Homes prices are the lowest they have been in a decade or more and interest rates are relatively low.  So why are people not buying?  No one can afford to buy anymore because the price of everything is still too high for most citizens and no one is capable of taking on more debt.  The result?  Millions more will lose their jobs in an increasing vicious cycle of job loss, drop consumer spending, further job losses, further drop in consumer spending until we hit a very hard bottom that will make the Great Depression look attractive.  We will have to invent new economic terms to describe the horrors we are about to face.


The economy has been over-stimulated since Reagan took office.  More stimulation is not the cure to our current economic woes.  It’s like giving a cup of coffee to someone who has been binging on methamphetamines for three days straight.  There is a limit to stimulating the economy.  As far as cutting taxes goes, we know this is code for cutting corporate taxes.  Cutting corporate taxes will only result in more capital flight from the US not consumer spending.  The engine will grind noisily to a complete halt


Many world renowned economists are saying that a massive depression is not possible to avoid at this time.  There is no fix.  Giving our money away in a phony ‘bailout’ scheme only places more funds in the hands of those who do not need them.  The purpose is to position them to buy up everything when prices eventually crash and hit bottom.  More importantly, this criminal act does not actually stimulate the economy.  It only makes matters far worse.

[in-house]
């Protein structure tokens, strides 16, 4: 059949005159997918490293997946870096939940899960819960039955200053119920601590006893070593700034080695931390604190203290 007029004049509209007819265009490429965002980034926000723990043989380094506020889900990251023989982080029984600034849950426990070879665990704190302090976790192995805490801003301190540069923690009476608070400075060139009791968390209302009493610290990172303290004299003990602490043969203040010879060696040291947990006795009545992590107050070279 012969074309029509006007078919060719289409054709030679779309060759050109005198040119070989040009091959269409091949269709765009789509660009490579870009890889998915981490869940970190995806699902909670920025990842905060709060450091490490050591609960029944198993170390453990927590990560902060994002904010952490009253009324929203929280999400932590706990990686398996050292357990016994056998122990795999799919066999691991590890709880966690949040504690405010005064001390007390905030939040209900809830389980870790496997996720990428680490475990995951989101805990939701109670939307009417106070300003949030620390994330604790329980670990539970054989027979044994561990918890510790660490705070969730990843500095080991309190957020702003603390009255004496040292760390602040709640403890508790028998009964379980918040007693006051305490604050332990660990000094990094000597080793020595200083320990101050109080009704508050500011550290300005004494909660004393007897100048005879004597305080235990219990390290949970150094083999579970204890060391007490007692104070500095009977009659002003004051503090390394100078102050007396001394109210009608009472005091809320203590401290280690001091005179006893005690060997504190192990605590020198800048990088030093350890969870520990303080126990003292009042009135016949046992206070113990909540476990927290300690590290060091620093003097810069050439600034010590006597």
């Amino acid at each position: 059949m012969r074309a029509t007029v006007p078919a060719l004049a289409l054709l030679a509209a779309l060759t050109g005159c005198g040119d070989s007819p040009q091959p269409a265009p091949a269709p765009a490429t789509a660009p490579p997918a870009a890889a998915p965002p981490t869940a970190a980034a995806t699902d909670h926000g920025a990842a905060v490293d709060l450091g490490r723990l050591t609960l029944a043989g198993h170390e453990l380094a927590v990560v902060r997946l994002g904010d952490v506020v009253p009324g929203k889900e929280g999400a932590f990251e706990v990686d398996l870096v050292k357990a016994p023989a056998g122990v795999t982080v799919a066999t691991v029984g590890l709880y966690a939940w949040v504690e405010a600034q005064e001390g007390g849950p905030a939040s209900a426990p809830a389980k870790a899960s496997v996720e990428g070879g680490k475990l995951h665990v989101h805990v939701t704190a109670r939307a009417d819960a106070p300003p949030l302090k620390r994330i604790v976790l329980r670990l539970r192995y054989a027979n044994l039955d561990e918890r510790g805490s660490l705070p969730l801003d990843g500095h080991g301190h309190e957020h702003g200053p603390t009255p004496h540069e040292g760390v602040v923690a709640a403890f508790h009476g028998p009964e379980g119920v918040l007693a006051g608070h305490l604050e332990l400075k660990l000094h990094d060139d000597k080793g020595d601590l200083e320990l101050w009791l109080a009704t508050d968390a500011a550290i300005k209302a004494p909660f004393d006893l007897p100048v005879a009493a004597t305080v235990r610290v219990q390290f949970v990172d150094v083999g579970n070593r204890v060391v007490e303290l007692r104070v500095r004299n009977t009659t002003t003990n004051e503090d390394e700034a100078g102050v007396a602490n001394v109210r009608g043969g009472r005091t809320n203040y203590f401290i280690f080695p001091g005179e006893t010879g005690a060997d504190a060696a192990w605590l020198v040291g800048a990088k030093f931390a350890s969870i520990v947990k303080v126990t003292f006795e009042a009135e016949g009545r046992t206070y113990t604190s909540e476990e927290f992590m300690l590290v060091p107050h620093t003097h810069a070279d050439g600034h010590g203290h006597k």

While many economists are involved in analyzing the extremely complex numbers that describe investment and debt ratios, that compare current conditions to the Great Depression and explain the specific straw that broke the camel’s back, one need not look so deeply into these statistics to understand the underlying root cause.  When the great ‘engine’ of the US economy falters and sputters to a stop, one need not understand advanced economic and monetary theory to understand what is wrong.  Its simply the collaose of the US consumer that is the root cause.  This collapse is the result of crushing the workers and employees for three decades.  If the consumer cannot spend and the consumer is the flip side of every employee, then we need to get money into the hands of employees.  We need to increase the ranks of employees, not diminish them by letting businesses fail, such as the auto makers.  At this stage, even though the US automakers failed to market fuel efficient cars and instead manufactured gas guzzling SUV’s Hummers and the like, now is not the time to pay them back by letting them fail. That will only punish the workers even more.  Instead we need to prop up our industries, factories and businesses so they can hire employees, pay them a decent wage or salary, and let nature follow its course.  We can do this and demand that Detroit auto manufacturers make more fuel efficient vehicles.  Its not one or the other.  We can do both.  While this will not fix our economic problem, it will greatly reduce its impact and will shorten the duration of the hardships that are unquestionably coming and coming very soon.